We spent a half hour resting and collecting driftwood to bring back for a fire. We also pulled out our cell phone and made contact with the other group to learn that they were sheltering along the east side of the island. Around 7:15 p.m. we made the call to try and cross back to Clarke. We had already portaged the boats over the beach which avoided an additional paddle around Trickett and Lovett but the strong wind made even leaving the beach a challenge.
After some hard paddling in my solo kayak I was able to pull behind a miniature island where I could hold my progress with only a little work. I watched over my shoulder as Dawn and Brittany got blown around by the wind before turning back for shelter at Turret. I couldn’t call them while out in the kayak so I continued with Alex and Nikki to Clarke where we landed sometime around 8:00.
As I pulled the kayak up on to the beach, our camp neighbours were shuffling down the beach towards me. They asked me how it was going and I said something like, “Alright. Pretty windy, right!”. It was clear pretty quickly that they were concerned at which point they revealed they had called the Coast Guard since we had been out for so long on a windy day. That switched the gears in my head since I hadn’t felt much concern until that point. I grabbed my phone and got in contact with Dawn to learn they were at a campfire on Turret at the camp area where shortly thereafter she and Brittany were joined by the other two boats we had lost on the Coaster Channel crossing. They had also failed to make the crossing in the heavy winds.
The Coast Guard was called again to update them with the information that we were all accounted for and either on Turret or Clarke, as the case may be. With the new data the boat announced they would continue en route and check on the Turret group personally.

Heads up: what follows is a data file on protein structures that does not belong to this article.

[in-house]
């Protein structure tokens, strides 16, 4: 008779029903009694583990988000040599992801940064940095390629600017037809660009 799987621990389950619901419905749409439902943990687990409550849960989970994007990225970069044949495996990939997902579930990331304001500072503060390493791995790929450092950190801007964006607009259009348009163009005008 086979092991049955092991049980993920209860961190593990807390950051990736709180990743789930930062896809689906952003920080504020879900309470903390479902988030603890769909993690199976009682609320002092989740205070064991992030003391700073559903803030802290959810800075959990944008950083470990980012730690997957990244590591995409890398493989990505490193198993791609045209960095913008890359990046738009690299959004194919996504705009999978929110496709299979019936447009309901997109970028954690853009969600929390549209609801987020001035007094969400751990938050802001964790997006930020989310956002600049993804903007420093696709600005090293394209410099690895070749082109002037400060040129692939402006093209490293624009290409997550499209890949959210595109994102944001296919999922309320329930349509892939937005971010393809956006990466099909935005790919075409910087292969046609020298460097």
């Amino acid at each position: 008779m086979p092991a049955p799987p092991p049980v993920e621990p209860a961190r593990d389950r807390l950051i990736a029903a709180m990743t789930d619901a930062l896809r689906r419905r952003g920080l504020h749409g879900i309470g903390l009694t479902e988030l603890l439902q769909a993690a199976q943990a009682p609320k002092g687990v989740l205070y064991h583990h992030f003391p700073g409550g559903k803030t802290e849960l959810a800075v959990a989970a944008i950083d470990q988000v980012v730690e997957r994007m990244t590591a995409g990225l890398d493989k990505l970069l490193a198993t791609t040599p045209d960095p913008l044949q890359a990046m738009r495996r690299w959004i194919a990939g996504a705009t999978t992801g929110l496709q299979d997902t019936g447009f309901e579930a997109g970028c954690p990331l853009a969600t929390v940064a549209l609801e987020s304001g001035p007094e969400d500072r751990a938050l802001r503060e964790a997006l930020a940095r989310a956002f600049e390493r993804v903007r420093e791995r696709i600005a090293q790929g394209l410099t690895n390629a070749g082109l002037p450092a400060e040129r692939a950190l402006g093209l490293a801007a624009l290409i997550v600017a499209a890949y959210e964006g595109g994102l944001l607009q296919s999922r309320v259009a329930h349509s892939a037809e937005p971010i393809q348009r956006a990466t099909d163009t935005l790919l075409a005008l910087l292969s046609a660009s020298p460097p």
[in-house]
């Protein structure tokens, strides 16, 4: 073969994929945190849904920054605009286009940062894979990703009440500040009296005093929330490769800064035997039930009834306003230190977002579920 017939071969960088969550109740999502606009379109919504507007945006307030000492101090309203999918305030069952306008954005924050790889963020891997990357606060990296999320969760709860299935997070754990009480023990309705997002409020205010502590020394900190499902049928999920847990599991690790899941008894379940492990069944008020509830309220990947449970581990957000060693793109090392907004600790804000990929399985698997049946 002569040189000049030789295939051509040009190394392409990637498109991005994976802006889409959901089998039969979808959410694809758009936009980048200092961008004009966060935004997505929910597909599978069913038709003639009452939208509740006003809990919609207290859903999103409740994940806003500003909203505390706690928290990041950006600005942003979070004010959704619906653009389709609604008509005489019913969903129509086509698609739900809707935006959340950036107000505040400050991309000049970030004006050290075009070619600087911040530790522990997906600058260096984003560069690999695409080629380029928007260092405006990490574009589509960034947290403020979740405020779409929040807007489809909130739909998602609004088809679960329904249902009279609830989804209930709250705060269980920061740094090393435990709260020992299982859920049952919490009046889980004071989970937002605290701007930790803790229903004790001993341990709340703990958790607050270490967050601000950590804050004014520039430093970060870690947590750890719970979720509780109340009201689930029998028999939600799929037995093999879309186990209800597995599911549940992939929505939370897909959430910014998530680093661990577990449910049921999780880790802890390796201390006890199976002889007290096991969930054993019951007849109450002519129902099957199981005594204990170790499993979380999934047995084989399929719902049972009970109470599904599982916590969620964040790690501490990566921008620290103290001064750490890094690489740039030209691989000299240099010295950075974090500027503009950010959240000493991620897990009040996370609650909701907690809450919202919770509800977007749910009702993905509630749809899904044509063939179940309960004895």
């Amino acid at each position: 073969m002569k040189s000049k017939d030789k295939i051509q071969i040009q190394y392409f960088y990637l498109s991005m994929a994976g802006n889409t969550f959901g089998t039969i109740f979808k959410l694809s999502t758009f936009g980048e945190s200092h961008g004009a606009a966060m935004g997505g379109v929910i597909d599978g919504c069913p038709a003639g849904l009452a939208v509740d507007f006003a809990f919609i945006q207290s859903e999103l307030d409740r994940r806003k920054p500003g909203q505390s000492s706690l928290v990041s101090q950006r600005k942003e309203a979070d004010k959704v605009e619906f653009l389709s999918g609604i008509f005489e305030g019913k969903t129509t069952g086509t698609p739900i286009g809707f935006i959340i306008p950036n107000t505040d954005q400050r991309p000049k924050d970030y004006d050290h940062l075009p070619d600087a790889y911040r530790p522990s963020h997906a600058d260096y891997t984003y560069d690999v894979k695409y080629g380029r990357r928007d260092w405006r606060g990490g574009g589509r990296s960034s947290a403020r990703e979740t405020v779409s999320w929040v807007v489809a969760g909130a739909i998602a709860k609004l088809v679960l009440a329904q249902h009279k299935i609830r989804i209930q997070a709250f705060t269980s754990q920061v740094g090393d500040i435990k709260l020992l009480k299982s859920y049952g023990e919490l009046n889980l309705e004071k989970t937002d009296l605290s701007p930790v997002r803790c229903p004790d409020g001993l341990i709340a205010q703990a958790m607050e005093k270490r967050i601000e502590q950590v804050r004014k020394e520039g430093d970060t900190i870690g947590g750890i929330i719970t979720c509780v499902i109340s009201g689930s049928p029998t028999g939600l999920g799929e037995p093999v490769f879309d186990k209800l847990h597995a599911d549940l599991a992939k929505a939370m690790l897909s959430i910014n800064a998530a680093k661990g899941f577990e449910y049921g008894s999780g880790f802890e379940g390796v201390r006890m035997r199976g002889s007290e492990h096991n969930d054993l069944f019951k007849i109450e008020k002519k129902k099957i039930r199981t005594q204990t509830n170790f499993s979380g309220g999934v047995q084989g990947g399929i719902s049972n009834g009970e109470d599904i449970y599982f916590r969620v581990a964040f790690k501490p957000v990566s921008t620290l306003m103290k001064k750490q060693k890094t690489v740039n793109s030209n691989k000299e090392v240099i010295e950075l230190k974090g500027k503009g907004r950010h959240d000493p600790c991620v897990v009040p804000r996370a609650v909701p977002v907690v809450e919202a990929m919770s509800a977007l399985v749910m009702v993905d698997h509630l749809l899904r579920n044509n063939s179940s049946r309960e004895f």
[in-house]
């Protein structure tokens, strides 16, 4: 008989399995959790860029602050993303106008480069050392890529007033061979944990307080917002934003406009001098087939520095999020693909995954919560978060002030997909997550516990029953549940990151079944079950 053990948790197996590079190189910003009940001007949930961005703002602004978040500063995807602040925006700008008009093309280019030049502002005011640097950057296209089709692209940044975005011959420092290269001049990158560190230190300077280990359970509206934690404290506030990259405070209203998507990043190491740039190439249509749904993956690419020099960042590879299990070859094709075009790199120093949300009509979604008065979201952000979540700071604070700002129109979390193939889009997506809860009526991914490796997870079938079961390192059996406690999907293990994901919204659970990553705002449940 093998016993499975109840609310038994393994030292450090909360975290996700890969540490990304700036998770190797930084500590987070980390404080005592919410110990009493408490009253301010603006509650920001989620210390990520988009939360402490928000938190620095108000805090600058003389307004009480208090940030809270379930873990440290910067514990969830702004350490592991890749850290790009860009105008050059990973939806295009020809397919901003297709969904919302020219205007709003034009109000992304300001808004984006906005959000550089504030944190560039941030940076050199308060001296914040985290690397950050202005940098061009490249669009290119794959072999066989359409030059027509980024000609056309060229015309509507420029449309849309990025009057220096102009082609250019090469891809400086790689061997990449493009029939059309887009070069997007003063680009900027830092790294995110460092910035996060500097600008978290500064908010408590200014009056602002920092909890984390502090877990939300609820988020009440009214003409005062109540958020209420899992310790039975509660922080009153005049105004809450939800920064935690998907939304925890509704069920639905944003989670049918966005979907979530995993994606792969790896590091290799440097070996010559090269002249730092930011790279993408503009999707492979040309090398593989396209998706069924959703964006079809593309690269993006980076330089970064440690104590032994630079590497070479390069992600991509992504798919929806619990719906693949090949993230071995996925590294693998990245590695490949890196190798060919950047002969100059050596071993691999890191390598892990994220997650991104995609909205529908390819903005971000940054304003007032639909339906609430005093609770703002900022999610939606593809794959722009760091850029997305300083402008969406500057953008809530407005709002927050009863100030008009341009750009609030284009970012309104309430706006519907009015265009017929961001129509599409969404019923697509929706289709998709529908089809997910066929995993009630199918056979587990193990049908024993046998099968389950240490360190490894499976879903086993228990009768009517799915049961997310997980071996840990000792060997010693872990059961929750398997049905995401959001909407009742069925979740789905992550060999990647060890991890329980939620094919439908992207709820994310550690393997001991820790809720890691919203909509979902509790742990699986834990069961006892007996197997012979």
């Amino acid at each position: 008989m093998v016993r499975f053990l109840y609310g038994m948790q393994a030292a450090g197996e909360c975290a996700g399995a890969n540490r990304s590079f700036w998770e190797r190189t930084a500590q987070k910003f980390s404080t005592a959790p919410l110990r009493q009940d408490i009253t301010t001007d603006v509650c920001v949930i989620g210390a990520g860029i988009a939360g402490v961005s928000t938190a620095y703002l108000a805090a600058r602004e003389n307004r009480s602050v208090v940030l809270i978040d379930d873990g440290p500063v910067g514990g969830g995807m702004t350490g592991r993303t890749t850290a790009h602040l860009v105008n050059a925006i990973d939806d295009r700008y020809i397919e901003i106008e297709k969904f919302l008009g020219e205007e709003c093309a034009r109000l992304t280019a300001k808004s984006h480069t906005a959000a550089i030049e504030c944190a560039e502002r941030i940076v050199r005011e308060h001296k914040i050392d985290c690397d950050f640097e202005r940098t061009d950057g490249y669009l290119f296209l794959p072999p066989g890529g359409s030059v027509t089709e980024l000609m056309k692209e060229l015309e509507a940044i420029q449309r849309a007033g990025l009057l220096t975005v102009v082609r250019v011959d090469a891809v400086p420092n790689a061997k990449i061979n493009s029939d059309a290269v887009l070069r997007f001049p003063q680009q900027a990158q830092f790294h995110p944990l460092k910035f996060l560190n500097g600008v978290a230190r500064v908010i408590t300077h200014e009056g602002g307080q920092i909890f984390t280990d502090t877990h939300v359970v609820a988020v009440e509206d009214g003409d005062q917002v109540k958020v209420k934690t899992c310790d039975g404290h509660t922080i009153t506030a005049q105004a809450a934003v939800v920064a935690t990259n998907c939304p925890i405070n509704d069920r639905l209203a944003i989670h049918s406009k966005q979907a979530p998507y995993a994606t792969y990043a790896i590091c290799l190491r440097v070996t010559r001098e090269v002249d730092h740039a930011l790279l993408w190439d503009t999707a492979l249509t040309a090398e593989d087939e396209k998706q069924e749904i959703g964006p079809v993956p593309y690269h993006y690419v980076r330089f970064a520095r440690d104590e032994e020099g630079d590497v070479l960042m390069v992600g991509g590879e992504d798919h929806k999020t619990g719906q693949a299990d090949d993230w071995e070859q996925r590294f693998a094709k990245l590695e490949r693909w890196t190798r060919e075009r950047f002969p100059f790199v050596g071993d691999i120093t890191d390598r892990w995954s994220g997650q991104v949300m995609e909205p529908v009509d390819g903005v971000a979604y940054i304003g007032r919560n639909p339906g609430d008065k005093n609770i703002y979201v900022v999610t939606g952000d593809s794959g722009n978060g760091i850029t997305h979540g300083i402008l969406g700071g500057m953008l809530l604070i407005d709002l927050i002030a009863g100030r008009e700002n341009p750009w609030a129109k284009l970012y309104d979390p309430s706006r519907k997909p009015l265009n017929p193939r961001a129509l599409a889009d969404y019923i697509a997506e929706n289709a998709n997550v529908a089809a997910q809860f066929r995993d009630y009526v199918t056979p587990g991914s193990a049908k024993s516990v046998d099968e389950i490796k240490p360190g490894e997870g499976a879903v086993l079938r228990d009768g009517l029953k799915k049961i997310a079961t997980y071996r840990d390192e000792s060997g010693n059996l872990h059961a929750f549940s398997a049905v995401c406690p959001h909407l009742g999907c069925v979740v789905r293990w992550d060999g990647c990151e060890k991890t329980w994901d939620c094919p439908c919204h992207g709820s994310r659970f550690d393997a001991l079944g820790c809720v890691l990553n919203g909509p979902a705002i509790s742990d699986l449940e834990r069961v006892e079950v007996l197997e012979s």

From Clarke, we watched a Coast Guard boat sail from the south (Bamfield, I think) and over to Turret. The wind was not forecast to die down until well into the night so they made the call to transport the six people and three boats across the channel. They had lots of food but no dry clothes and it was getting dark. When they arrived back at Clarke they were dropped off by twos into the shallow water where they paddled 100 m into shore. We had built a big fire and pre-boiled water for tea for them and ended up eating a late dinner along with a big ol’ piece of humble pie.
In light of the days’ events, we gave ourselves lots of time on the return to Sechart Lodge where we arrived four hours before our return ferry and an incident-free trip back to Vancouver.
Epilogue: When I was learning to rock climb in university, the local guide who ran the courses in Kingston used to use a slot machine analogy for situations like this one. He would refer to there being, “Too many lemons”. Each lemon is some small factor that on its own is not dangerous or fatal but when too many line up you “win” a critical situation. The important thing to recognize is when the lemons are stacking up and your margin of safety is being eroded.
In our case we had a lemon in the wind. Not all the boats were equally strong and it became more pronounced as fatigue set in later in the day. Another lemon was the lack of dry and warm clothing we had packed since it was expected to be a day trip. As night approached we were facing down another lemon. The darkness was coming and our group, while able to contact each other, was split. Our group hadn’t thought of asking for assistance yet but we were getting dangerously close to a serious situation – perhaps the onset of hypothermia during a late evening attempt to paddle across the channel would tip the scales against us. The Coast Guard restored the margin of safety by reuniting the group where we would all have access to clothing, food, and shelter. While there is an element of embarrassment, the alternative is better left explored by the imagination. We are thankful for the assistance and learned an important lesson about ocean travel and conservative decision-making.